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Human immunodeficiency virus (HIV+) infection is associated with a greater risk for fasting hyperinsulinemia, impaired glucose tolerance, and higher incidence rates for vascular disease, myocardial infarction, or stroke despite effective antiretroviral therapy (cART). The underlying mechanism(s) may involve chronic low-grade systemic inflammation and immune cell activation. Dipeptidyl peptidase-4 inhibitors (DPP4i; sitagliptin) improve glucose tolerance, and may possess immunomodulatory effects, because leukocyte CD26 cell surface receptors express DPP4 activity.

Concepts: HIV, AIDS, Immune system, Inflammation, Myocardial infarction, Atherosclerosis, Dipeptidyl peptidase-4, Development of dipeptidyl peptidase-4 inhibitors

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Dipeptidyl peptidase 4 inhibitors may have a protective effect in diabetic nephropathy.

Concepts: Kidney, Diabetic nephropathy, Dipeptidyl peptidase-4, Development of dipeptidyl peptidase-4 inhibitors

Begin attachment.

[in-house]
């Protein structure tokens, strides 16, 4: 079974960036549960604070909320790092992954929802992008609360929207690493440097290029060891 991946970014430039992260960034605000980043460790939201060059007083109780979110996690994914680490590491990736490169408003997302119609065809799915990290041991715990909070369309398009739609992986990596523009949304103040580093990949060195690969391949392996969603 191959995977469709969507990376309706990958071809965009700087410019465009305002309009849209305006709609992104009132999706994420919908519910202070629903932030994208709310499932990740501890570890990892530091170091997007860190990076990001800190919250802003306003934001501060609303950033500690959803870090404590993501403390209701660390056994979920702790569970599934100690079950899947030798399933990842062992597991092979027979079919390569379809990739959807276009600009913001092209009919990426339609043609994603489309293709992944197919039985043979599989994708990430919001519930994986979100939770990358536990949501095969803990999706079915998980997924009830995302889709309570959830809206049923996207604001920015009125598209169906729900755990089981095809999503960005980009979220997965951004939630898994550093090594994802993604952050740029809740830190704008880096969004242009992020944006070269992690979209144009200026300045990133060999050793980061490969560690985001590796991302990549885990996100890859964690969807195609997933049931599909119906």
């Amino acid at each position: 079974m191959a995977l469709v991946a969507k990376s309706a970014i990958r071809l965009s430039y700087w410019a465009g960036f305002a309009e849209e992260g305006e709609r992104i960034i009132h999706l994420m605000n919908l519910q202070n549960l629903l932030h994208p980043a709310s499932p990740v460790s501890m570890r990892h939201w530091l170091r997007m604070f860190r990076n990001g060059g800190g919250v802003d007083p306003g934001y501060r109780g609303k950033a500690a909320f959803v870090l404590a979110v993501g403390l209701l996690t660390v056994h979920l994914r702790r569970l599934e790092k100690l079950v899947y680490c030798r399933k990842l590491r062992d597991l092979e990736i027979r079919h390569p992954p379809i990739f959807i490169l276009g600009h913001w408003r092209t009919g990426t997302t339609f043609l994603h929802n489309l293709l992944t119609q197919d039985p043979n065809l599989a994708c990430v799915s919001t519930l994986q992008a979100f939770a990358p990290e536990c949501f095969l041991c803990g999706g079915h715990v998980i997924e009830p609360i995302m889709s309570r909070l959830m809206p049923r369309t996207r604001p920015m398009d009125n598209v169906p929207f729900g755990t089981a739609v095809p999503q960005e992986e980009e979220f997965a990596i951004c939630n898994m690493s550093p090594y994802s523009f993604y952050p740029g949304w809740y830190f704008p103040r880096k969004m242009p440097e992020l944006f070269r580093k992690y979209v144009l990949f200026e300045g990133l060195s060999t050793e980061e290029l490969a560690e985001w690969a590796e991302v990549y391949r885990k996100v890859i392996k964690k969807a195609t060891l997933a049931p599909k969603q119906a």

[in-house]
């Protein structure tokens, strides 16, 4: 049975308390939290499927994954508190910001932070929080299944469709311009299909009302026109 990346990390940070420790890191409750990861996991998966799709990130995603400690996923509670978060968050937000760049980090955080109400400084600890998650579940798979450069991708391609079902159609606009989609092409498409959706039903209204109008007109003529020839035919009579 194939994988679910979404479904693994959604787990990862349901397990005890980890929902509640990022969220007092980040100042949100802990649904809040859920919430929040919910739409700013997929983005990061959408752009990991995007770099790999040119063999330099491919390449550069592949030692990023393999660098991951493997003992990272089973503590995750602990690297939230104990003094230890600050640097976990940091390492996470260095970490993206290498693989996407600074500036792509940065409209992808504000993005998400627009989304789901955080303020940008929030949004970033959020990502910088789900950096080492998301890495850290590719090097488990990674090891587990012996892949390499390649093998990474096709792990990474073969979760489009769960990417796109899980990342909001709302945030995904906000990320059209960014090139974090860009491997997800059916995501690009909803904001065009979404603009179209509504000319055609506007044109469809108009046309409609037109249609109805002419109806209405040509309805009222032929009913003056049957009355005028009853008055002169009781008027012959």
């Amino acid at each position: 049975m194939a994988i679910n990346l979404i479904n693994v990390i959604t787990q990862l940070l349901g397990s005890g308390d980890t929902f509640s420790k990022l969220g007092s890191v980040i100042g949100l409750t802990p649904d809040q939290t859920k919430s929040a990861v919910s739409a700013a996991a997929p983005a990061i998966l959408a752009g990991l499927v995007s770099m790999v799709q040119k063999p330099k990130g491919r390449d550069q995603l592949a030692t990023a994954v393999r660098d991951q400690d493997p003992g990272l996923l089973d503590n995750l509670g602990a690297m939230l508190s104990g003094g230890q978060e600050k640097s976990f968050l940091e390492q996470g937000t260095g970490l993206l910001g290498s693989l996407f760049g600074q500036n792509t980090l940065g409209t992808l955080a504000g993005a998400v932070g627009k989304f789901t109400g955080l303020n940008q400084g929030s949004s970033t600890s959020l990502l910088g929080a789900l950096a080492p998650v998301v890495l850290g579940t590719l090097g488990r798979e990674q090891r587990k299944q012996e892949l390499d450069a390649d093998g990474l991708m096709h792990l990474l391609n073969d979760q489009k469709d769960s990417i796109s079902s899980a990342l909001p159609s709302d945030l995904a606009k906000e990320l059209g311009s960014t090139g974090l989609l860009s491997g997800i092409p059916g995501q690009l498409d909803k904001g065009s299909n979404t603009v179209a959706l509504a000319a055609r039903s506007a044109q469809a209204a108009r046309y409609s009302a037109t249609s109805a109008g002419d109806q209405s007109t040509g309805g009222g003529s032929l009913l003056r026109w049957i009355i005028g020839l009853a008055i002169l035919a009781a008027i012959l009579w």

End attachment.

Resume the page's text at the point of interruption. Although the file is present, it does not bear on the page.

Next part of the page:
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Antihyperglycemic agents, such as empagliflozin, stimulate proximal tubular natriuresis and improve cardiovascular and renal outcomes in patients with type 2 diabetes. Because dipeptidyl peptidase 4 (DPP-4) inhibitors are used in combination with sodium-glucose cotransporter 2 (SGLT-2) inhibitors, we examined whether and how sitagliptin modulates fractional sodium excretion and renal and systemic hemodynamic function.

Concepts: Diabetes mellitus type 2, Diabetes mellitus, Metformin, Dipeptidyl peptidase-4, Incretin, Sitagliptin, Glucagon-like peptide-1, Development of dipeptidyl peptidase-4 inhibitors

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There are limited data comparing dipeptidyl peptidase-4 (DPP-4) inhibitors directly. We compared the safety and efficacy of vildagliptin and sitagliptin in patients with type 2 diabetes and severe renal impairment (RI).

Concepts: Renal failure, Hypertension, Diabetes mellitus type 2, The Canon of Medicine, Anti-diabetic drug, Metformin, Development of dipeptidyl peptidase-4 inhibitors, Dipeptidyl peptidase-4 inhibitors